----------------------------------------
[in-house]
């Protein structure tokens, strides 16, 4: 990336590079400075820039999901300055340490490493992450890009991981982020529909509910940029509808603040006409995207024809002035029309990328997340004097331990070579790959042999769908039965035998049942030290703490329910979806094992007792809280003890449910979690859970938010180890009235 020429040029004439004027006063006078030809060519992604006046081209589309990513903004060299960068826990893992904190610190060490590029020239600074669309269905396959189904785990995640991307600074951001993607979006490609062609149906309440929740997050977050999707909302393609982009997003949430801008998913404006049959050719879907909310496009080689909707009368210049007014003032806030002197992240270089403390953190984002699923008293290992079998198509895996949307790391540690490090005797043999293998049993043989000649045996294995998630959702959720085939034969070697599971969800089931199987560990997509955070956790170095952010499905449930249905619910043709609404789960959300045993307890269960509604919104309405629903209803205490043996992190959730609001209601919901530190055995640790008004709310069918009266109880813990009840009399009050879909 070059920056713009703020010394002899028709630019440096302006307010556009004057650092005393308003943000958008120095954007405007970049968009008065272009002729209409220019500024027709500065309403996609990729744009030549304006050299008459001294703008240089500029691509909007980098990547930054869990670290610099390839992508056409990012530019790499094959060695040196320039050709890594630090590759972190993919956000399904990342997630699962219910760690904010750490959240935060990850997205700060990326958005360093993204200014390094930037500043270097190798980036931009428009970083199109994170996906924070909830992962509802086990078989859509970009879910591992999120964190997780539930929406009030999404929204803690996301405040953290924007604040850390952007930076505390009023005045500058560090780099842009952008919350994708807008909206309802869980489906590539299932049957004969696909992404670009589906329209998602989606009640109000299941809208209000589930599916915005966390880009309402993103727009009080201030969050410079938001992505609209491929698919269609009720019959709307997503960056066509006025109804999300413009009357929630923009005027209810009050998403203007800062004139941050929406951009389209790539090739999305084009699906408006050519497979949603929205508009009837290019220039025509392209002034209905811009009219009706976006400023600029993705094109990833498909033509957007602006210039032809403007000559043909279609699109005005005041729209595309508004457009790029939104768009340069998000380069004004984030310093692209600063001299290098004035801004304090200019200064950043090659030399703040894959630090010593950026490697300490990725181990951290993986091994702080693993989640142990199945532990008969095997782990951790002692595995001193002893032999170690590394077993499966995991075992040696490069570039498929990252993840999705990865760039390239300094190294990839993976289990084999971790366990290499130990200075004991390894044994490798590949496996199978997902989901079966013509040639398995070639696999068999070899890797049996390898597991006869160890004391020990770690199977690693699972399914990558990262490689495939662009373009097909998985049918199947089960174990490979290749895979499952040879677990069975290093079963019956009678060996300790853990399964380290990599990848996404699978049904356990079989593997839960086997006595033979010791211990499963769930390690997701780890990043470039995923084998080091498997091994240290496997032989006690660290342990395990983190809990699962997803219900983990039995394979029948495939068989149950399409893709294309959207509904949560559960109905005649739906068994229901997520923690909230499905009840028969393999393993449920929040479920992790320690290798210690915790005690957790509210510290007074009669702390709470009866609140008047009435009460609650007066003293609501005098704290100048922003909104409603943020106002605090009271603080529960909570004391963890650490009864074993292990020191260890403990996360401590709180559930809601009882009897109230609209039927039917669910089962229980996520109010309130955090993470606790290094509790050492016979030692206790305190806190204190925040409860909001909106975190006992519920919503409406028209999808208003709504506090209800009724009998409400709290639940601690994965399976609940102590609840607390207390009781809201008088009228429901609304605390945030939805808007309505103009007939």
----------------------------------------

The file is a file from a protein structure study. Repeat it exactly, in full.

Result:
[in-house]
């Protein structure tokens, strides 16, 4: 990336590079400075820039999901300055340490490493992450890009991981982020529909509910940029509808603040006409995207024809002035029309990328997340004097331990070579790959042999769908039965035998049942030290703490329910979806094992007792809280003890449910979690859970938010180890009235 020429040029004439004027006063006078030809060519992604006046081209589309990513903004060299960068826990893992904190610190060490590029020239600074669309269905396959189904785990995640991307600074951001993607979006490609062609149906309440929740997050977050999707909302393609982009997003949430801008998913404006049959050719879907909310496009080689909707009368210049007014003032806030002197992240270089403390953190984002699923008293290992079998198509895996949307790391540690490090005797043999293998049993043989000649045996294995998630959702959720085939034969070697599971969800089931199987560990997509955070956790170095952010499905449930249905619910043709609404789960959300045993307890269960509604919104309405629903209803205490043996992190959730609001209601919901530190055995640790008004709310069918009266109880813990009840009399009050879909 070059920056713009703020010394002899028709630019440096302006307010556009004057650092005393308003943000958008120095954007405007970049968009008065272009002729209409220019500024027709500065309403996609990729744009030549304006050299008459001294703008240089500029691509909007980098990547930054869990670290610099390839992508056409990012530019790499094959060695040196320039050709890594630090590759972190993919956000399904990342997630699962219910760690904010750490959240935060990850997205700060990326958005360093993204200014390094930037500043270097190798980036931009428009970083199109994170996906924070909830992962509802086990078989859509970009879910591992999120964190997780539930929406009030999404929204803690996301405040953290924007604040850390952007930076505390009023005045500058560090780099842009952008919350994708807008909206309802869980489906590539299932049957004969696909992404670009589906329209998602989606009640109000299941809208209000589930599916915005966390880009309402993103727009009080201030969050410079938001992505609209491929698919269609009720019959709307997503960056066509006025109804999300413009009357929630923009005027209810009050998403203007800062004139941050929406951009389209790539090739999305084009699906408006050519497979949603929205508009009837290019220039025509392209002034209905811009009219009706976006400023600029993705094109990833498909033509957007602006210039032809403007000559043909279609699109005005005041729209595309508004457009790029939104768009340069998000380069004004984030310093692209600063001299290098004035801004304090200019200064950043090659030399703040894959630090010593950026490697300490990725181990951290993986091994702080693993989640142990199945532990008969095997782990951790002692595995001193002893032999170690590394077993499966995991075992040696490069570039498929990252993840999705990865760039390239300094190294990839993976289990084999971790366990290499130990200075004991390894044994490798590949496996199978997902989901079966013509040639398995070639696999068999070899890797049996390898597991006869160890004391020990770690199977690693699972399914990558990262490689495939662009373009097909998985049918199947089960174990490979290749895979499952040879677990069975290093079963019956009678060996300790853990399964380290990599990848996404699978049904356990079989593997839960086997006595033979010791211990499963769930390690997701780890990043470039995923084998080091498997091994240290496997032989006690660290342990395990983190809990699962997803219900983990039995394979029948495939068989149950399409893709294309959207509904949560559960109905005649739906068994229901997520923690909230499905009840028969393999393993449920929040479920992790320690290798210690915790005690957790509210510290007074009669702390709470009866609140008047009435009460609650007066003293609501005098704290100048922003909104409603943020106002605090009271603080529960909570004391963890650490009864074993292990020191260890403990996360401590709180559930809601009882009897109230609209039927039917669910089962229980996520109010309130955090993470606790290094509790050492016979030692206790305190806190204190925040409860909001909106975190006992519920919503409406028209999808208003709504506090209800009724009998409400709290639940601690994965399976609940102590609840607390207390009781809201008088009228429901609304605390945030939805808007309505103009007939």